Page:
The New England Vampire Epidemic of the 1800’s

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So we’ve all heard of the Salem With Trials of the 1600’s but there was another epidemic of supernatural paranoia in the local area that was almost as tumultuous as that one and it involved vampires. The New England vampire epidemic was a direct result of the reaction to the outbreak of tuberculosis in the area in the 19th century. Some believed that tuberculosis (or Consumption as it sometimes called) was caused by the deceased consuming the life of their surviving relatives.

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Bodies were taken from the ground and the organs of the deceased were removed and ritually burned in order for the alleged vampire to not be able to attack the rest of the towns population. This hysteria was prevalent in Connecticut, Vermont, Rhode Island and other areas of New England.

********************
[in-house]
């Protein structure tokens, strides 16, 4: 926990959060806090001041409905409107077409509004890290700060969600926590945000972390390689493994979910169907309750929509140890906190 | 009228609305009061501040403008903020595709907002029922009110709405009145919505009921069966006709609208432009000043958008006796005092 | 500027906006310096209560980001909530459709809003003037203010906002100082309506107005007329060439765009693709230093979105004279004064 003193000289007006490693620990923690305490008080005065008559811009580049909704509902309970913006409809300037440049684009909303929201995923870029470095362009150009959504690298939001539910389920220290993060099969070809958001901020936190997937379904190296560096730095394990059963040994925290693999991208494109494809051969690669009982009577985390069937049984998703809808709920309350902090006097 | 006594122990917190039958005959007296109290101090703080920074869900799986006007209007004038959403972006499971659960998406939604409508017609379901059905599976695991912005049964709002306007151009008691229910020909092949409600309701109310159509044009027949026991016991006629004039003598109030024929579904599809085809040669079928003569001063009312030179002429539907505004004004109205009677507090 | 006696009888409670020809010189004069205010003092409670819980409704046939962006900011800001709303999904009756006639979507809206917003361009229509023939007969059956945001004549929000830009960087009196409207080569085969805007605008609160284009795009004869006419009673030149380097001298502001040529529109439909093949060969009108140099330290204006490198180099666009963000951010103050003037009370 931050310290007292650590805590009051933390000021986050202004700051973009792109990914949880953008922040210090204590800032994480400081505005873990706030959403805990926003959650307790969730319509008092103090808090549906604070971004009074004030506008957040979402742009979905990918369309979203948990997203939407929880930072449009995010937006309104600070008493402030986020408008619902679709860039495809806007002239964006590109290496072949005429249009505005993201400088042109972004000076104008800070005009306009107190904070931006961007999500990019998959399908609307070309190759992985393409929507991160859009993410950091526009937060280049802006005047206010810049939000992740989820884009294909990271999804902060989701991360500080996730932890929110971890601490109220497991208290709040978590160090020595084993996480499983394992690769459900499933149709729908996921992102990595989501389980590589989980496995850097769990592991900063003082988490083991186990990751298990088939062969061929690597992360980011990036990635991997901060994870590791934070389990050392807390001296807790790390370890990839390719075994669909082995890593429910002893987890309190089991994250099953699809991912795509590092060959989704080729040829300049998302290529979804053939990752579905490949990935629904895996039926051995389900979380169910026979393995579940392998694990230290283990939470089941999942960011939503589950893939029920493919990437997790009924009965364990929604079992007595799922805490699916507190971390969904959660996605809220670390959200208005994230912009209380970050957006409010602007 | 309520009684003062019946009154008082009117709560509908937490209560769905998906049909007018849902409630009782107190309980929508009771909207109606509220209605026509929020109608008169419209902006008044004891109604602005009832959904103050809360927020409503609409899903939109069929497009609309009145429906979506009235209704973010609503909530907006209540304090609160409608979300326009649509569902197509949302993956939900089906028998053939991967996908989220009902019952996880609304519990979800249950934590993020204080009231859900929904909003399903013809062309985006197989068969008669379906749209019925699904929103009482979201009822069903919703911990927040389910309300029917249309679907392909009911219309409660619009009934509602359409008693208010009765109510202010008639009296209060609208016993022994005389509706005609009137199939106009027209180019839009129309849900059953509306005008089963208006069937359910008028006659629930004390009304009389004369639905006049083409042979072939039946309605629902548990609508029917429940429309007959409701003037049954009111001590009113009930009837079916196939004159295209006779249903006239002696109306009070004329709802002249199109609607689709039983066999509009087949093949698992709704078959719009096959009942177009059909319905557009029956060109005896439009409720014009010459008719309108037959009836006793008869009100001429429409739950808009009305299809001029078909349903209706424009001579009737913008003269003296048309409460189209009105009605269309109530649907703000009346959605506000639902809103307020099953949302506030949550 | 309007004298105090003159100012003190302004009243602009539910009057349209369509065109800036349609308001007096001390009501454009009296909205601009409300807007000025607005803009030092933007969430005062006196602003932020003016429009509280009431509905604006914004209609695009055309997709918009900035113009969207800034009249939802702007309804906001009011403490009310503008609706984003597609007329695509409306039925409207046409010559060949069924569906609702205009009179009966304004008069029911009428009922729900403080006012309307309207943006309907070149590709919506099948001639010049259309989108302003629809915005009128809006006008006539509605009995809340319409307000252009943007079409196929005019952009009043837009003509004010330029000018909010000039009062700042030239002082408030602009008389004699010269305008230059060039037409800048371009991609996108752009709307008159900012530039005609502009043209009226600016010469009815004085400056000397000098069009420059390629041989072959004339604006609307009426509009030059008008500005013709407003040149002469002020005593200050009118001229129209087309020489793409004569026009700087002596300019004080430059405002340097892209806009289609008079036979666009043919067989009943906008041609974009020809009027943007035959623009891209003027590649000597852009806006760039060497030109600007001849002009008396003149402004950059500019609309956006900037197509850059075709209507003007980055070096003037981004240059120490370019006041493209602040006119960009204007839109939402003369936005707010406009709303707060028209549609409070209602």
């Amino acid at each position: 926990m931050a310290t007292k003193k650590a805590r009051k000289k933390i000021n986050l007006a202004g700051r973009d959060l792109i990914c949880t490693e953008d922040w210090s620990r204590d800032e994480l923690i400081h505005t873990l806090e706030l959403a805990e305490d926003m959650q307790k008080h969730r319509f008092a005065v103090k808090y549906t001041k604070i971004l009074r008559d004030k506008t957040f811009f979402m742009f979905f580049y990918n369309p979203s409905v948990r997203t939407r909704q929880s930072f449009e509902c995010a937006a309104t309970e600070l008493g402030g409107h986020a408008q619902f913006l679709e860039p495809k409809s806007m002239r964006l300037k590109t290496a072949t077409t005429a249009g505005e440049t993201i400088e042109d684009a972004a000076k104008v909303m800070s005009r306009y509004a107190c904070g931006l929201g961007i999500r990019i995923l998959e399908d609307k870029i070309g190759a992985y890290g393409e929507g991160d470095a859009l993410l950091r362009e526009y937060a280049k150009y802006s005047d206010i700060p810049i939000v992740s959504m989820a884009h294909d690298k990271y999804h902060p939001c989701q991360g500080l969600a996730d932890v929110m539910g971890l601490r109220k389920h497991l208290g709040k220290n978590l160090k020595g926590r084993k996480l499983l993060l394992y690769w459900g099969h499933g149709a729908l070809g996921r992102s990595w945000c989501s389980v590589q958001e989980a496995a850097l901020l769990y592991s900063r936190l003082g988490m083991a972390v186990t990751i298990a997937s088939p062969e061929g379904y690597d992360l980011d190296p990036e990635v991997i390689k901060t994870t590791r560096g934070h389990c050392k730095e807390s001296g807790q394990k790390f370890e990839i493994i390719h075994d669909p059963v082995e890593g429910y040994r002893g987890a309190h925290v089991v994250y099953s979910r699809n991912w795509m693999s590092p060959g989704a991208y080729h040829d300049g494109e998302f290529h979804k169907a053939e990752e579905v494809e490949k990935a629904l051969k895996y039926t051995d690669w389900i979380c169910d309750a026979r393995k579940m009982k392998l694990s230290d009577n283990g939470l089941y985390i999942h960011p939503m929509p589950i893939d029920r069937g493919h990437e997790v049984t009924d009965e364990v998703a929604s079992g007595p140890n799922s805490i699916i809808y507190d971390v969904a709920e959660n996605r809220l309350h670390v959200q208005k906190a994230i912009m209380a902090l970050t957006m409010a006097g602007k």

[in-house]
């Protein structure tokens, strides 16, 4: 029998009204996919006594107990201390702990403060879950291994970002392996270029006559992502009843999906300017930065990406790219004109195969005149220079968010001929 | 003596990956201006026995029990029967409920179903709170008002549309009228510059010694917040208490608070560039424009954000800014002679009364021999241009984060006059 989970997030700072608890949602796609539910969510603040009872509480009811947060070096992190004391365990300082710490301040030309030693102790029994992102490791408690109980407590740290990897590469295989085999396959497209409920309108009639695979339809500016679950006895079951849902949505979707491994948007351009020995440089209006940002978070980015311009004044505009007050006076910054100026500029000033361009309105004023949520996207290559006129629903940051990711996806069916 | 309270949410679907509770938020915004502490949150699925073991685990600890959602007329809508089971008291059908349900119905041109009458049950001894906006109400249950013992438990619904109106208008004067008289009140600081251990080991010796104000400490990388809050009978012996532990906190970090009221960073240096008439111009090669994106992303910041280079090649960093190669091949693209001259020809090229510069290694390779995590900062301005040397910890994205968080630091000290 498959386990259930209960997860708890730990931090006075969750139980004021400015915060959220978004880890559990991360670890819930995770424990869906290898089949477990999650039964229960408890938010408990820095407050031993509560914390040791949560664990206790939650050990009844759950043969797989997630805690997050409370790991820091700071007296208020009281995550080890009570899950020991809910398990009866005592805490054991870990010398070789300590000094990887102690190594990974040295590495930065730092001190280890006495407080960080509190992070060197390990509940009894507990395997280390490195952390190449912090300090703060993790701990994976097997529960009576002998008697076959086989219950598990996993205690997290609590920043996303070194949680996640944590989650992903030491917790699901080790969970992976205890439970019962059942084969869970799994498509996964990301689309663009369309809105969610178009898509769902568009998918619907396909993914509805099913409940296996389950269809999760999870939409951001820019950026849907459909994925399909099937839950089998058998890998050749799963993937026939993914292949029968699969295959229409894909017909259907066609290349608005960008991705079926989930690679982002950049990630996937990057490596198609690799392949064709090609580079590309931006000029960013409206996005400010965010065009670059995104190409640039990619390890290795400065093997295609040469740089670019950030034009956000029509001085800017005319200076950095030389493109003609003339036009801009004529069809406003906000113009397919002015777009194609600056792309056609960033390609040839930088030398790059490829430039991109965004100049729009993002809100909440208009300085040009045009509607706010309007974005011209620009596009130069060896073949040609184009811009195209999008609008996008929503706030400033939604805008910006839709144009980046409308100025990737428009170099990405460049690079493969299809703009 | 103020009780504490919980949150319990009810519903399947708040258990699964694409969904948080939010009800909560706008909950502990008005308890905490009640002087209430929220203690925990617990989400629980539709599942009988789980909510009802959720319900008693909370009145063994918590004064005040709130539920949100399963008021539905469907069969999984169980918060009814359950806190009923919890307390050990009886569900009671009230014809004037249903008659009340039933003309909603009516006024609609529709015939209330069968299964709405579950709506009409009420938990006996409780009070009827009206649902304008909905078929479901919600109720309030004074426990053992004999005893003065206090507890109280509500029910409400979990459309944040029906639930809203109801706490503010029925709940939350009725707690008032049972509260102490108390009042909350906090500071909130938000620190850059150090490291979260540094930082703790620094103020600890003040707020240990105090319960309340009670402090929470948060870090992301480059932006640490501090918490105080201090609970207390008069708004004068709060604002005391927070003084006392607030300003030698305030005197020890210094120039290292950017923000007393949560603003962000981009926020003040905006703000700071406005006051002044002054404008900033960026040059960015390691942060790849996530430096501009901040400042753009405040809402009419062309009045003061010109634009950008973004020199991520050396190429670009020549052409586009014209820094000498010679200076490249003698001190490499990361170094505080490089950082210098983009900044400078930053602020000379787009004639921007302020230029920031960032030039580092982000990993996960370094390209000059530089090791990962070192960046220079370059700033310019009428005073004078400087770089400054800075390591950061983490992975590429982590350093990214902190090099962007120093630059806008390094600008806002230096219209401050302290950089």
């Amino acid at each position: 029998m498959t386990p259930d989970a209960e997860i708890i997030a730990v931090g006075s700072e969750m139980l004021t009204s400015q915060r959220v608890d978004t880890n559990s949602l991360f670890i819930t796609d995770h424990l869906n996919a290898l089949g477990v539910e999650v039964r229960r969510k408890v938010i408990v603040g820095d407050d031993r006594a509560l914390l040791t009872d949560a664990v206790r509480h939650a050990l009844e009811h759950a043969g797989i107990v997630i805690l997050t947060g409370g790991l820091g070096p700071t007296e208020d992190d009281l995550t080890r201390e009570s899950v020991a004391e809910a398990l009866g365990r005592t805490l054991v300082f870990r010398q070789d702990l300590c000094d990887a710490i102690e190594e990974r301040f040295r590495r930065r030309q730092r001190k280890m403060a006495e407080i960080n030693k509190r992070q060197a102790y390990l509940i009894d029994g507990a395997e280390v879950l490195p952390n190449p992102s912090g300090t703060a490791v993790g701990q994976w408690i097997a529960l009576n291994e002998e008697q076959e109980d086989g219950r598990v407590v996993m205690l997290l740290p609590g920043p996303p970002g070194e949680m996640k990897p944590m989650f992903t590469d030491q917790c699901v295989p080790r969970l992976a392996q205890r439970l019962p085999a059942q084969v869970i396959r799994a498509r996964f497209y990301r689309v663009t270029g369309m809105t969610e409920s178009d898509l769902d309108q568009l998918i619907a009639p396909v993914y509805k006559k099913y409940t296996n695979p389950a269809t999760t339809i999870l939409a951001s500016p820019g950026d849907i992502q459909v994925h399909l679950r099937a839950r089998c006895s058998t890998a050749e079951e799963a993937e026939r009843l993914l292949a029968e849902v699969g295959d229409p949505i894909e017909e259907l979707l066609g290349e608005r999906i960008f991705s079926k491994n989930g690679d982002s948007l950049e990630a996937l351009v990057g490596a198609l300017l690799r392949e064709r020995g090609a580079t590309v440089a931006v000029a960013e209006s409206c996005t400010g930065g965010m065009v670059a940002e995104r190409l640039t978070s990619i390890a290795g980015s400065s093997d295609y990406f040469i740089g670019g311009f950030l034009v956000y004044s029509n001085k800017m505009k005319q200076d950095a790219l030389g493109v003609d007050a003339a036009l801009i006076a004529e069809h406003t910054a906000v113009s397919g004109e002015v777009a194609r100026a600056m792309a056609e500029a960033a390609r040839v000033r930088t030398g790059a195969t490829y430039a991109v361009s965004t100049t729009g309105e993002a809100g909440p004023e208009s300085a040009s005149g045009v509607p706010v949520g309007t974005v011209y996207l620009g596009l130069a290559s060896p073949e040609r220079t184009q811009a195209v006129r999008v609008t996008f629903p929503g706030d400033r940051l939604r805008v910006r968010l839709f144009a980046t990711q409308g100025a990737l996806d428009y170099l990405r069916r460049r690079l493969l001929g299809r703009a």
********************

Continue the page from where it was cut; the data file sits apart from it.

Like the Salem Witch Trials, the main culprit of the spread of this hysteria was the prevalent ignorance of the day. We now know that tuberculosis is a bacterial disease, so it is reasonable to understand how quickly it could spread to other family members at the time. Ignorance of this basic understanding was supplemented by an explanation towards the supernatural. Specifically, vampires, due to their known love of flesh.

As mentioned, several bodies were exhumed from the ground and upon inspection of their corpses, if their flesh was declared to be fresher than expected, the label of vampire was bestowed. There were a number of ways locals would deal with this discovery. Sometimes they would simply turn the body over in its grave. Sometimes, unexpectedly fresh and blood filled organs would be burned in a ritualistic fashion. Sometimes, a decapitation of the corpse was called for. Family members would be encouraged to breathe in the fumes of their exhumed relatives in order to attempt to ward off the tuberculosis.

Two of the most famous cases worth looking more into are those of Mercy Brown and Frederick Ransom, the former of whom had her remains exhumed, mixed with water and drank by her brother in an attempt to ward off the disease.

800px-mercybrowngravestoneWe found out about this story on this great podcast and encourage you to give it a listen yourself: www.missedinhistory.com/podcasts/new-england-vampire-panic.htm

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